Japan by Prefecture: Tottori (鳥取県)

It’s time for ‘Japan by Prefecture‘ again! This is the series that aims to provide the highlights of each prefecture of Japan, along with my personal favourites and suggestions from readers. This week, we’re looking at Tottori (鳥取県).

Tottori Prefecture

Tottori Prefecture

Tottori Prefecture is part of the Chugoku Region (中国地方) and the capital is Tottori (鳥取市). I’ve not been to Tottori Prefecture, and didn’t know a huge amount about it until researching for this post. I get the feeling Tottori is a bit of a forgotten prefecture, and certainly in my experience in the travel industry it doesn’t seem like a place that many tourists get to. In fact, Tottori is also the least populous prefecture in Japan. Thanks to Japan AustraliaZooming Japan and SengokuSophie for contributing to this week’s post with ideas!

Tottori Prefecture is located along the Sea of Japan (日本海) coast of Honshu, Japan’s main island, and is famous more than anything for its sand dunes (鳥取砂丘 / Tottori Sakyu). These are the largest sand dunes in Japan, spanning about 16 kilometres of coast. They are up to two kilometres wide and 50 metres high. The sand dunes are part of the Sanin Kaigan National Park (山陰海岸国立公園).

Tottori Sand Dunes ©Tottori Prefecture/©JNTO

Tottori Sand Dunes ©Tottori Prefecture/©JNTO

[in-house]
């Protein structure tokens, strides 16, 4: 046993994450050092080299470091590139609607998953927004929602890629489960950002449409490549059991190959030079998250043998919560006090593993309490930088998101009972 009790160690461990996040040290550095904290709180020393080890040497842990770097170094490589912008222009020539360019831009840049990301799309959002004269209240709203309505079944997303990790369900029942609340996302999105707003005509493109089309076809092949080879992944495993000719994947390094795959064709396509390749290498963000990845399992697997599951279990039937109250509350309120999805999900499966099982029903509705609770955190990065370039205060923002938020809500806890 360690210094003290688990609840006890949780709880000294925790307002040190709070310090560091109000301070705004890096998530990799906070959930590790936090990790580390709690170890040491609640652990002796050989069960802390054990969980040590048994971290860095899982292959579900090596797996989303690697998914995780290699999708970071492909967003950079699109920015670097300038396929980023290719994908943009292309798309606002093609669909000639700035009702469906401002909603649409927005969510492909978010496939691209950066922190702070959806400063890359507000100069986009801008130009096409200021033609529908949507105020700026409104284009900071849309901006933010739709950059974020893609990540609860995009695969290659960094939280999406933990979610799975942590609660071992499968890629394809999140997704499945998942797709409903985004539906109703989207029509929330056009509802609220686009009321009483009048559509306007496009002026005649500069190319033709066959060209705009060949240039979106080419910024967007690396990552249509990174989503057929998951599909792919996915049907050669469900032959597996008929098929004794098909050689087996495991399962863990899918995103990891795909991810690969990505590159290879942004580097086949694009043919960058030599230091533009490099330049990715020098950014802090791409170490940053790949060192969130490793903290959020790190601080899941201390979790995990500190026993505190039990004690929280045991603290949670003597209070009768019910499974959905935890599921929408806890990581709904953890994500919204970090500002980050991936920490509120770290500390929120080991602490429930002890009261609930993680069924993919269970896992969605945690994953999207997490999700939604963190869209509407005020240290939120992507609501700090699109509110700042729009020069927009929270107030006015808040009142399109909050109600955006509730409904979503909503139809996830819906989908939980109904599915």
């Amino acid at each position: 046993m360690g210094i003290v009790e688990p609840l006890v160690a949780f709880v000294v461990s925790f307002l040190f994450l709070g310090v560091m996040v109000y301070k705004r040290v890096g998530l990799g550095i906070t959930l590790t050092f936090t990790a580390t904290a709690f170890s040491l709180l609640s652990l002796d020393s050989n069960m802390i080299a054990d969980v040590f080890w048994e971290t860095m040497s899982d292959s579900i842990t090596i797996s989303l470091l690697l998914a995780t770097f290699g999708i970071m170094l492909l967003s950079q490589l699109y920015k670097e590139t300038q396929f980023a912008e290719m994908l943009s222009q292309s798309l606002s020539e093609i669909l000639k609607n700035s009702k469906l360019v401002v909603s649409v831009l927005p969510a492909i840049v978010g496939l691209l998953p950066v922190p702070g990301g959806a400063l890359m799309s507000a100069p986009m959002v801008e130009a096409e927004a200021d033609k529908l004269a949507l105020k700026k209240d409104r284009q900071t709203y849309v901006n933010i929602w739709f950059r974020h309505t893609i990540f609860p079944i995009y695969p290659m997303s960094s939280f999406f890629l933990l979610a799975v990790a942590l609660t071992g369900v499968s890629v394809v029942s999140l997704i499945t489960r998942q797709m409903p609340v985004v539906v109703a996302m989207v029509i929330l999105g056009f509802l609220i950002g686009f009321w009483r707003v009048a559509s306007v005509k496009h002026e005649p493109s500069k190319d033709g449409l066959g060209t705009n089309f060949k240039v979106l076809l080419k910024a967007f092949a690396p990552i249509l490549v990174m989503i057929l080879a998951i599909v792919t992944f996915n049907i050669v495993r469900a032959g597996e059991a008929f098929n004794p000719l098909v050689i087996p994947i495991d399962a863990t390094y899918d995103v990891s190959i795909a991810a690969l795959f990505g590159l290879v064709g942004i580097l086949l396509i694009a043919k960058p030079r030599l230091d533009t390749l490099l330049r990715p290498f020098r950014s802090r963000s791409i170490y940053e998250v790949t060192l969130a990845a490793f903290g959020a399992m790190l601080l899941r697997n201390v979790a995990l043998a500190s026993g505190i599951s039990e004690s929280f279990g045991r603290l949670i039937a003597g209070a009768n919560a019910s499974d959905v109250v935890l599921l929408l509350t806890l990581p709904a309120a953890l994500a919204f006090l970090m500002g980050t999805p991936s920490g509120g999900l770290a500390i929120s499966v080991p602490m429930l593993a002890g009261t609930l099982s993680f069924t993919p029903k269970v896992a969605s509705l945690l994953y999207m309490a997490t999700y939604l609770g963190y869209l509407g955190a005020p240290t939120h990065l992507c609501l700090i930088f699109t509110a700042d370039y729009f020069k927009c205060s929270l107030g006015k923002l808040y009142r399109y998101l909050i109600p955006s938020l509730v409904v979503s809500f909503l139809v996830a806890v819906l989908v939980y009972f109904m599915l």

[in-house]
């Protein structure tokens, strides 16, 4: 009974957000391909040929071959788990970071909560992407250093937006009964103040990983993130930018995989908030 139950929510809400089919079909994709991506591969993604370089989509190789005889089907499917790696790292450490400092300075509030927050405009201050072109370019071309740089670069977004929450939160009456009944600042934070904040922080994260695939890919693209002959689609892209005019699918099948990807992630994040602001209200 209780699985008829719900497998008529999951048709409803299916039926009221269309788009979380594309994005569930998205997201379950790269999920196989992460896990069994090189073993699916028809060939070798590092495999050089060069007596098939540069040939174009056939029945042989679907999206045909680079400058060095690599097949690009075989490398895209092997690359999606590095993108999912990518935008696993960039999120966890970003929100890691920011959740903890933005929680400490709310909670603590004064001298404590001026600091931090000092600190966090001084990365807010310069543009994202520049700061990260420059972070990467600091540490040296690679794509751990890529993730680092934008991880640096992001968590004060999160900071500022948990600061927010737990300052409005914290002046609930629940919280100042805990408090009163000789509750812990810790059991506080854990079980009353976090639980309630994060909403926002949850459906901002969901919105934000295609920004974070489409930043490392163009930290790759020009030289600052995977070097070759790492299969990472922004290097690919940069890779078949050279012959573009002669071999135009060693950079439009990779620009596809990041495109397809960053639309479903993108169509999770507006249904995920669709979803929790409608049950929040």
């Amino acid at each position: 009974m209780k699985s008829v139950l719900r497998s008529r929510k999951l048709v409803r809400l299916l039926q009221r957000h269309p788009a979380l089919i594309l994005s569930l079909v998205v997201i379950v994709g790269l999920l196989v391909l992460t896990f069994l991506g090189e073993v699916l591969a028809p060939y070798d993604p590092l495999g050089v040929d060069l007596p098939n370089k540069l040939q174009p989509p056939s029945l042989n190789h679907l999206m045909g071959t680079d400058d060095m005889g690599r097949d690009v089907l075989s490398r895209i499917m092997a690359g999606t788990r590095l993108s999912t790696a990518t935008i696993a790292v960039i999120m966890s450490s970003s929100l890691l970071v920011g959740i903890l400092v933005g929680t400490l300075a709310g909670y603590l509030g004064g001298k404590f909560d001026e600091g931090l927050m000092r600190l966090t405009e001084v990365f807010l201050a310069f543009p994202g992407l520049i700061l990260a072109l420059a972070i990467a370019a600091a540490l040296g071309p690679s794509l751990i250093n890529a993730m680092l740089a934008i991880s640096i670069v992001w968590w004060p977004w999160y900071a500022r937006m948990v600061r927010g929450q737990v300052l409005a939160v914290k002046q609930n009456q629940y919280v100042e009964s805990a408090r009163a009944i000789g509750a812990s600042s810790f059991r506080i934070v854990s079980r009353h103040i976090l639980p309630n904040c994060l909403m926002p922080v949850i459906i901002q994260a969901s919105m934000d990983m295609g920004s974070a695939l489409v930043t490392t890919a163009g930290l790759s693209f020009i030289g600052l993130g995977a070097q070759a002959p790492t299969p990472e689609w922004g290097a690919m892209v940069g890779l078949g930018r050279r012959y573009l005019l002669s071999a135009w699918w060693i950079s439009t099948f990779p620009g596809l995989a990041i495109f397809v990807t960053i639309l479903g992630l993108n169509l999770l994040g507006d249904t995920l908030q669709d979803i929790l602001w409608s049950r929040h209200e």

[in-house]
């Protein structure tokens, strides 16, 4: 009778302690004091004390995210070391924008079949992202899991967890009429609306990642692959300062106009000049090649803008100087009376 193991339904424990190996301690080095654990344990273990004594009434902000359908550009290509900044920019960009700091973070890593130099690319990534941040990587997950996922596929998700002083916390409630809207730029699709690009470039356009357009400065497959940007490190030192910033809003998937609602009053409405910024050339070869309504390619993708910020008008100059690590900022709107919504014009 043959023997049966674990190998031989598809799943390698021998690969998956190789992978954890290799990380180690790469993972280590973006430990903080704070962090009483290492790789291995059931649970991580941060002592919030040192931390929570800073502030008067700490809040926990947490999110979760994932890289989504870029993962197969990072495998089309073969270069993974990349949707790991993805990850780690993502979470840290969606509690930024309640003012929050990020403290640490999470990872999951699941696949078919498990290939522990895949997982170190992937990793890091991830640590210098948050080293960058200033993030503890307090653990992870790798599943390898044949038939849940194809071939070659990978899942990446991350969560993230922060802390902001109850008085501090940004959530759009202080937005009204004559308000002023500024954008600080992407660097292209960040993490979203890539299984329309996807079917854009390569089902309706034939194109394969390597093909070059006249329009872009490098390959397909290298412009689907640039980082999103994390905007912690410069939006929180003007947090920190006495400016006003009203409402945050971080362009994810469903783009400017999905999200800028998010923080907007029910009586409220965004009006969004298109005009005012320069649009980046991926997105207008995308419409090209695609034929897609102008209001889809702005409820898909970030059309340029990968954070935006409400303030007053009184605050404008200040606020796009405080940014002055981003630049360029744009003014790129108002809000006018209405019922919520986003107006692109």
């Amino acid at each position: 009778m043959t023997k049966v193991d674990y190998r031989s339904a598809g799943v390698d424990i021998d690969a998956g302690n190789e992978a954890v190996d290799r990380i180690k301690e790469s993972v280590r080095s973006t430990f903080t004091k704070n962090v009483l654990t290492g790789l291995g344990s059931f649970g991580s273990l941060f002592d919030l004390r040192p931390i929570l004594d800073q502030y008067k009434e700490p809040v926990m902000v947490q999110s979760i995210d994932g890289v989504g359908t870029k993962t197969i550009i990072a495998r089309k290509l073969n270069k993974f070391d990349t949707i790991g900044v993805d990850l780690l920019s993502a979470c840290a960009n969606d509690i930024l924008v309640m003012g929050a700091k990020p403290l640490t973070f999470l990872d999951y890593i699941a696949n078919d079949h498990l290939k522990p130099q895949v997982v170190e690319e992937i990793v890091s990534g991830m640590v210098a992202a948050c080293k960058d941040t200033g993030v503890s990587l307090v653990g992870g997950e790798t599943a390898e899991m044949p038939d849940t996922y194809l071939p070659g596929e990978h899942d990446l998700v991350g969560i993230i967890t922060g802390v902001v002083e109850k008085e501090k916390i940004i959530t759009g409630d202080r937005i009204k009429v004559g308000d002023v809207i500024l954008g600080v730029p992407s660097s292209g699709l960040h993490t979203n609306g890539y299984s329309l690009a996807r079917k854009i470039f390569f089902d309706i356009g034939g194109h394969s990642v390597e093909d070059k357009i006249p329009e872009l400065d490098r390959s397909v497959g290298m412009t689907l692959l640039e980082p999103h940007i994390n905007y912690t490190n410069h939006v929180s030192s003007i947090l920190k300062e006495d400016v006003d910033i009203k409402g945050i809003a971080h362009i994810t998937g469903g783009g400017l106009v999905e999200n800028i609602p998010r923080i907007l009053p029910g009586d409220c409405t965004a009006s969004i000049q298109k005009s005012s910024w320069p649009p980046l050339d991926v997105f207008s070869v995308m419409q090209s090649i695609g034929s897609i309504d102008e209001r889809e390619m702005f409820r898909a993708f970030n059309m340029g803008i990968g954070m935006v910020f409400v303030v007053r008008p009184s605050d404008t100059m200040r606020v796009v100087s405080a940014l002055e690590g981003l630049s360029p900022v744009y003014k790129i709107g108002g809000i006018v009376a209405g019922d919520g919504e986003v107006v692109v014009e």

This really does look like a beautiful part of Japan, and it’s weird that not more people flock here. As well as being a place of natural beauty with an ever-changing landscape, there are various activities to participate in whilst visiting the sand dunes. There are camels to ride, horse-drawn carts to ride in, and for those with an adventurous heart it’s possible to try paragliding and sandboarding too!

Tottori Sand Dunes ©Tottori Prefecture/©JNTO

Tottori Sand Dunes ©Tottori Prefecture/©JNTO

Sandboarding ©Tottori Prefecture/©JNTO

Sandboarding ©Tottori Prefecture/©JNTO

One unique attraction I would love to visit at the sand dunes is the Sand Museum. The Sand Museum is Japan’s only open-air sand sculpture museum, and I have to say it looks pretty cool! Exhibitions last from mid-April to early January, and change annually. Each exhibition has a theme, and this year the theme is ‘Germany’. The sand sculptors participating in the exhibition come from all over the world, and the whole event is produced by Katsuhiko Chaen from Kagoshima Prefecture.